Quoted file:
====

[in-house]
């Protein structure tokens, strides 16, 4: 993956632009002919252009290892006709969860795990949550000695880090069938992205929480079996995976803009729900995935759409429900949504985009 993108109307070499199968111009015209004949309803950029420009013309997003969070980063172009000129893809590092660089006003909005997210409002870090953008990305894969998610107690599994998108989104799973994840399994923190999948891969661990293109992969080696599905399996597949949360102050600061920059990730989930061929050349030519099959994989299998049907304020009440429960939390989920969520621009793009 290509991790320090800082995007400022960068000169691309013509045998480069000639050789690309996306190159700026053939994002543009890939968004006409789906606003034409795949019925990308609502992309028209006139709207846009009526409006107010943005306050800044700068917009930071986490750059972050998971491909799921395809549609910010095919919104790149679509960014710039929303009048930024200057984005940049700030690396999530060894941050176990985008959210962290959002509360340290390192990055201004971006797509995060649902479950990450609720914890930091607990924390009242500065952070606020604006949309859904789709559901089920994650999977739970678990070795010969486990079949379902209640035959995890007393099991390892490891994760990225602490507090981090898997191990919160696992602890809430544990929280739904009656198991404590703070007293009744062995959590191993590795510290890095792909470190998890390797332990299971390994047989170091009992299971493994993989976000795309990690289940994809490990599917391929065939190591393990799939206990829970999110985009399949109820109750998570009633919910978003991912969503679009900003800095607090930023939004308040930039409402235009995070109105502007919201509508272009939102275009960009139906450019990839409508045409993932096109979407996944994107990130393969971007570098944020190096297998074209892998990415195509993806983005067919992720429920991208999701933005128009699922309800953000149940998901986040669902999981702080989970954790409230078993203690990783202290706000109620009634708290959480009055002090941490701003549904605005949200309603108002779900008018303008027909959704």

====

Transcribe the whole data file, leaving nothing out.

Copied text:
[in-house]
């Protein structure tokens, strides 16, 4: 993956632009002919252009290892006709969860795990949550000695880090069938992205929480079996995976803009729900995935759409429900949504985009 993108109307070499199968111009015209004949309803950029420009013309997003969070980063172009000129893809590092660089006003909005997210409002870090953008990305894969998610107690599994998108989104799973994840399994923190999948891969661990293109992969080696599905399996597949949360102050600061920059990730989930061929050349030519099959994989299998049907304020009440429960939390989920969520621009793009 290509991790320090800082995007400022960068000169691309013509045998480069000639050789690309996306190159700026053939994002543009890939968004006409789906606003034409795949019925990308609502992309028209006139709207846009009526409006107010943005306050800044700068917009930071986490750059972050998971491909799921395809549609910010095919919104790149679509960014710039929303009048930024200057984005940049700030690396999530060894941050176990985008959210962290959002509360340290390192990055201004971006797509995060649902479950990450609720914890930091607990924390009242500065952070606020604006949309859904789709559901089920994650999977739970678990070795010969486990079949379902209640035959995890007393099991390892490891994760990225602490507090981090898997191990919160696992602890809430544990929280739904009656198991404590703070007293009744062995959590191993590795510290890095792909470190998890390797332990299971390994047989170091009992299971493994993989976000795309990690289940994809490990599917391929065939190591393990799939206990829970999110985009399949109820109750998570009633919910978003991912969503679009900003800095607090930023939004308040930039409402235009995070109105502007919201509508272009939102275009960009139906450019990839409508045409993932096109979407996944994107990130393969971007570098944020190096297998074209892998990415195509993806983005067919992720429920991208999701933005128009699922309800953000149940998901986040669902999981702080989970954790409230078993203690990783202290706000109620009634708290959480009055002090941490701003549904605005949200309603108002779900008018303008027909959704």